Even though weekend attacks on Saudi oil facilities cut that country's output in half, American petroleum producers appear neither ready nor willing to fill the void and capture new market share for themselves.

The so-called fracking boom -- in which new technologies unlocked tremendous oil and gas deposits in shale formations -- has more than doubled US output to almost 12 million barrels per day over the last decade.

The United States is now the world's largest producer and regularly exports more than three million barrels per day as well.

Why not jump at the chance to make up for the sudden shortfall while Saudi Arabia recovers from the attack, which knocked an estimated five percent of global capacity offline?

Not so fast, producers and analysts say.

Holding on to spare capacity for just such an occasion "implies having existing oil fields that are being willfully kept offline until their production is needed by the market," Jesse Mercer of the energy intelligence firm Enverus wrote in a blog post.

"That is simply not how US tight oil production works."

This is also not something US officials can simply dictate.

"US production comes from hundreds of thousands of individual wells controlled by hundreds of privately owned and publicly traded companies," said Mercer.

Ramping up output would mean spending more on rigs, crews and infrastructure, he said.

"None of this can be done overnight."

Mike Wirth, head of the US supermajor Chevron, drove the point home in an interview with CNBC.

"You can't just flip a switch and see more oil coming into the market," he said. "There is months of leap time in setting up new rigs."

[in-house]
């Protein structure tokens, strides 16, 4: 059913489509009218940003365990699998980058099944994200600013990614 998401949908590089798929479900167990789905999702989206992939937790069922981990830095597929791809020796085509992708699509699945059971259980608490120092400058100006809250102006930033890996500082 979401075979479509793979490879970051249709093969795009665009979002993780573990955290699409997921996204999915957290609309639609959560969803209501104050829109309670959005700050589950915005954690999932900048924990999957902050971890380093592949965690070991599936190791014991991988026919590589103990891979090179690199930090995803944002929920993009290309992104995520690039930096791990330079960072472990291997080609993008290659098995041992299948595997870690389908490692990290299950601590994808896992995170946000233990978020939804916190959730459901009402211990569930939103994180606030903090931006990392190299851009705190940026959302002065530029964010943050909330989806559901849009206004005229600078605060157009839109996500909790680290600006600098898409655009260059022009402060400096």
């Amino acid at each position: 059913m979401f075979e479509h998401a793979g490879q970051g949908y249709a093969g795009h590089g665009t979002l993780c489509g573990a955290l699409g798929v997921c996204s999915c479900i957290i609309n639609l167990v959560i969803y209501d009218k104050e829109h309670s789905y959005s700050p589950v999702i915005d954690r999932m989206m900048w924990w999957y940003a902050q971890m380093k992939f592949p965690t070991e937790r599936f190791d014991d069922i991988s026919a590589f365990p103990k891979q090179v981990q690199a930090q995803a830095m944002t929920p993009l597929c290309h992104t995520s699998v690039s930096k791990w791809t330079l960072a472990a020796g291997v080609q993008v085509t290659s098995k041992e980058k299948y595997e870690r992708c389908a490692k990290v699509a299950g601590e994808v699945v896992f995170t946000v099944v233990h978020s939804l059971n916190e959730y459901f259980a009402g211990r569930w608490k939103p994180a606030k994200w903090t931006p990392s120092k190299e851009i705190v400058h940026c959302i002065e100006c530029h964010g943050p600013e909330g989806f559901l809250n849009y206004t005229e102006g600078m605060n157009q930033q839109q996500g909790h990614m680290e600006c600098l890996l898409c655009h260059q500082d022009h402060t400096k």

While it was early to assess the market implications of the attack on Saudi facilities, "the fundamental backdrop has not changed," he said.

A 'short-term event'

Indeed, the disruption to Saudi output is mere blip on the radar, said Harold Hamm of the Oklahoma oil producer Continental Resources.

"We want to meet demand. That is for sure," he also told CNBC. But "short term bites and or shortages" will not change a company's budgeting for the year.

"We are going to stay where we are for the time being."

R.T. Dukes of the research consultancy Wood Mackenzie told AFP the outlook for demand was already dimming, with market participants fearing a week economy could create oversupply next year.

"That is not removed in a short-term event," he said. A rapid increase in investment "would take sustained and much higher oil prices than where we are today."

Smaller producers are also reticent as for several months their creditors have been pushing them to cut spending and raise revenues.

And, though it has slowed, US crude oil production is still growing. It is forecast to reach 13 million barrels per day in the first quarter of next year, up from an estimated 11.8 million barrels per day this year, official figures show.

With new pipelines now operational, the country has partly removed one of the main obstacles to greater production: the lack of infrastructure to deliver crude from the Permian Basin, an oil rich region covering parts of Texas and New Mexico, to the Gulf of Mexico.

Still, according to Mercer, export capacity at US terminals in the gulf is for now capped at 4.5 million barrels per day.

He also says US shale oil and Saudi petroleum are not of the same chemical composition.

While in the short-term producers do not expect to bump up capital spending, they will still enjoy higher prices, which shot up nearly 15 percent on Monday before paring some of these gains on Tuesday.

For the moment, higher prices should help fatten margins and help hedge against future price drops.